Do you have a loved one who has lost the mental capacity to deal with their own affairs? Do they need someone to make decisions for them and ensure that their affairs are properly managed? If the person does not have a Power of Attorney in place, you might be wondering who can make decisions for them.
When a person loses mental capacity, they cannot usually put a Power of Attorney in place. Instead, in order to appoint someone to make decisions for them, an application needs to be made to the Court of Protection to appoint a deputy.
Deputyships essentially act as the alternative to attorneyships once the person is no longer able to choose and appoint an attorney themselves. The Court’s involvement provides an extra layer of protection for the vulnerable person by helping to ensure that the most appropriate deputy is chosen.
Deputies have similar powers to attorneys, although there are more stringent requirements in terms of ongoing supervision and reporting. Again, this is to safeguard the vulnerable person as they have not been able to choose the deputy themselves.
There are two forms of deputyships, one for health and personal care and one for property and financial decisions. Depending on the person’s situation, it is possible to apply to become a deputy in relation to one or both of these options. The application process and ongoing duties are slightly different for each.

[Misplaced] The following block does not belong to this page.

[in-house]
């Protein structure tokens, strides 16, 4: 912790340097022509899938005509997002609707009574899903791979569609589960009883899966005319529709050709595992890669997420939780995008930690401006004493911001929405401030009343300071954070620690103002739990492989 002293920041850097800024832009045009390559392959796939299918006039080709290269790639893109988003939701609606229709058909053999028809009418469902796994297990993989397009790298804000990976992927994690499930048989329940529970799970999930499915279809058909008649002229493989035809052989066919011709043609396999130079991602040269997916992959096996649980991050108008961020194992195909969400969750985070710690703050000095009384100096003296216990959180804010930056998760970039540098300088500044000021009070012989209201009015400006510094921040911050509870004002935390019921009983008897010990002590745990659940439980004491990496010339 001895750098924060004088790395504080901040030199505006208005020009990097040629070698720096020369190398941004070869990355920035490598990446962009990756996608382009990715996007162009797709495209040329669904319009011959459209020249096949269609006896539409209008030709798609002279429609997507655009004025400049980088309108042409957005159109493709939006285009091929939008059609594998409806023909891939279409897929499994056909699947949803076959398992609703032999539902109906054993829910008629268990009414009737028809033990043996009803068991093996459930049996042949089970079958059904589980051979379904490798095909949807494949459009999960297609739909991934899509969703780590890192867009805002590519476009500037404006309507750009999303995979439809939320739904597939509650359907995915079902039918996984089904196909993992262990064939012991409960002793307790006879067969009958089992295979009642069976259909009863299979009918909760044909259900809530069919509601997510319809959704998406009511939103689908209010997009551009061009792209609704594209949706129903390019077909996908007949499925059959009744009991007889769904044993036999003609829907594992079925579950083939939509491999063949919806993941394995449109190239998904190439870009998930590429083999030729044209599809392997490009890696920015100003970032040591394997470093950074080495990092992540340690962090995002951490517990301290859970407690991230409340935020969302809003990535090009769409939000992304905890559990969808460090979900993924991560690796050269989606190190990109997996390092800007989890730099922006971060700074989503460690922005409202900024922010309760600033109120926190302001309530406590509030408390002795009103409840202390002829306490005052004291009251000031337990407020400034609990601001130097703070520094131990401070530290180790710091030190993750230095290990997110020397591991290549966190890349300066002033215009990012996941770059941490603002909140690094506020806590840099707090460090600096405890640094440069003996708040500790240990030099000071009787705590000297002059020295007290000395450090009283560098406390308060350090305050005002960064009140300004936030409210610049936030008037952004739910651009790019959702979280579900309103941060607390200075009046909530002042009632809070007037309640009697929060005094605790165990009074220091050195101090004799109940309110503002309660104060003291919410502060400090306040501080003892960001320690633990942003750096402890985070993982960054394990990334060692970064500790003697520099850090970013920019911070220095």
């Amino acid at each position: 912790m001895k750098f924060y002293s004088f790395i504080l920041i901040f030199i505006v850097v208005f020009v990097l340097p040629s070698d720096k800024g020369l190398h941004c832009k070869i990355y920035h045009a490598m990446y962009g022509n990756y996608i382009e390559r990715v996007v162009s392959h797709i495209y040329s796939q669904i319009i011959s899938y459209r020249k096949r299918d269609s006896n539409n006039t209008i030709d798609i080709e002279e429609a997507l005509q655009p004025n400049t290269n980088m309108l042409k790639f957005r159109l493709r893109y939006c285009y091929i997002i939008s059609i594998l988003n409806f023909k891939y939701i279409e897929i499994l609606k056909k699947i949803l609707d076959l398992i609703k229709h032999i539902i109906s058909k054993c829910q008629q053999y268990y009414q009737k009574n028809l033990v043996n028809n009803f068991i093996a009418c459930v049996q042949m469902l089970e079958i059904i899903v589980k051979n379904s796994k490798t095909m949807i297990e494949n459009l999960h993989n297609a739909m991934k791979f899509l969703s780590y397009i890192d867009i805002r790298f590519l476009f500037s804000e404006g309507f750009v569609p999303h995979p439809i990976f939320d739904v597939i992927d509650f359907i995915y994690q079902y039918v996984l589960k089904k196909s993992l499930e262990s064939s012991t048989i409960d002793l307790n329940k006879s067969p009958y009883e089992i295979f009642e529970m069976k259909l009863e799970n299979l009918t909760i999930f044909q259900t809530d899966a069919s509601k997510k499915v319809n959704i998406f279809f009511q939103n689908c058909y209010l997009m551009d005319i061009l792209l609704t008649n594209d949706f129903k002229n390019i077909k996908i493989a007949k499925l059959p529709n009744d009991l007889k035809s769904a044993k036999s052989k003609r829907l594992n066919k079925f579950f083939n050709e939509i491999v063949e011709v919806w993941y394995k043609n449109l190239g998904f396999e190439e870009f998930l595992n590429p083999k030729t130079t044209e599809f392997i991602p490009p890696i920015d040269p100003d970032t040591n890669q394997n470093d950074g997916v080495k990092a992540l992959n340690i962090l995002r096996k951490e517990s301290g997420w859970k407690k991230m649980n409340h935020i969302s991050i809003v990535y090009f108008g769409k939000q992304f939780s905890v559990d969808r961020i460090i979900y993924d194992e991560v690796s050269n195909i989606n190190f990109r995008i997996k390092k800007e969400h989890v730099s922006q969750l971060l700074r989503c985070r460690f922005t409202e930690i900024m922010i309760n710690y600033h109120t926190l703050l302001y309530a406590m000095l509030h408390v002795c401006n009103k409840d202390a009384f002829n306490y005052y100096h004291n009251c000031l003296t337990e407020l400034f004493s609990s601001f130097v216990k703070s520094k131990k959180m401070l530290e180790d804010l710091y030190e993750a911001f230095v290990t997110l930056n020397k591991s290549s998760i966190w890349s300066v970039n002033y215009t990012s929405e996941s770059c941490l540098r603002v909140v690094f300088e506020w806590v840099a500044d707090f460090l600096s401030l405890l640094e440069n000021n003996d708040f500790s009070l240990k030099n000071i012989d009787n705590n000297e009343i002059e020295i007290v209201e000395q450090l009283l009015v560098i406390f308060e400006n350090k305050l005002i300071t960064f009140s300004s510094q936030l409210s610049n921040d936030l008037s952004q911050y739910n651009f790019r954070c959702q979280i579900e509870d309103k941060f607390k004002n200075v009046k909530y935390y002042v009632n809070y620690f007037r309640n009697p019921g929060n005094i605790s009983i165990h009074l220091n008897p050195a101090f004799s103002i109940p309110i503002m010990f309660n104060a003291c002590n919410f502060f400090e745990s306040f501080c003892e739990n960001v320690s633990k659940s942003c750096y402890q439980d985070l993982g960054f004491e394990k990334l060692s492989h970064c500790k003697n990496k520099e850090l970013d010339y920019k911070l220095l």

Becoming a deputy is not always a straightforward process and can be costly and time consuming. For this reason, we would recommend putting a Lasting Power of Attorney in place ahead of time, to give you peace of mind. This means that if you do need assistance with your affairs in the future, someone is already appointed to help you.
The process of applying to become a deputy and then navigating the deputyship role can be challenging, especially if you have not managed another person’s affairs before. Tozers’ specialist Vulnerable Clients team can assist with making deputyship applications, provide ad-hoc advice regarding specific issues posed by the role or even act as a professional deputy in certain circumstances, for instance if the person’s affairs are especially complex.
How can Tozers help?
For help and advice please contact our dedicated Safeguarding Vulnerable Clients team, they will be happy to help.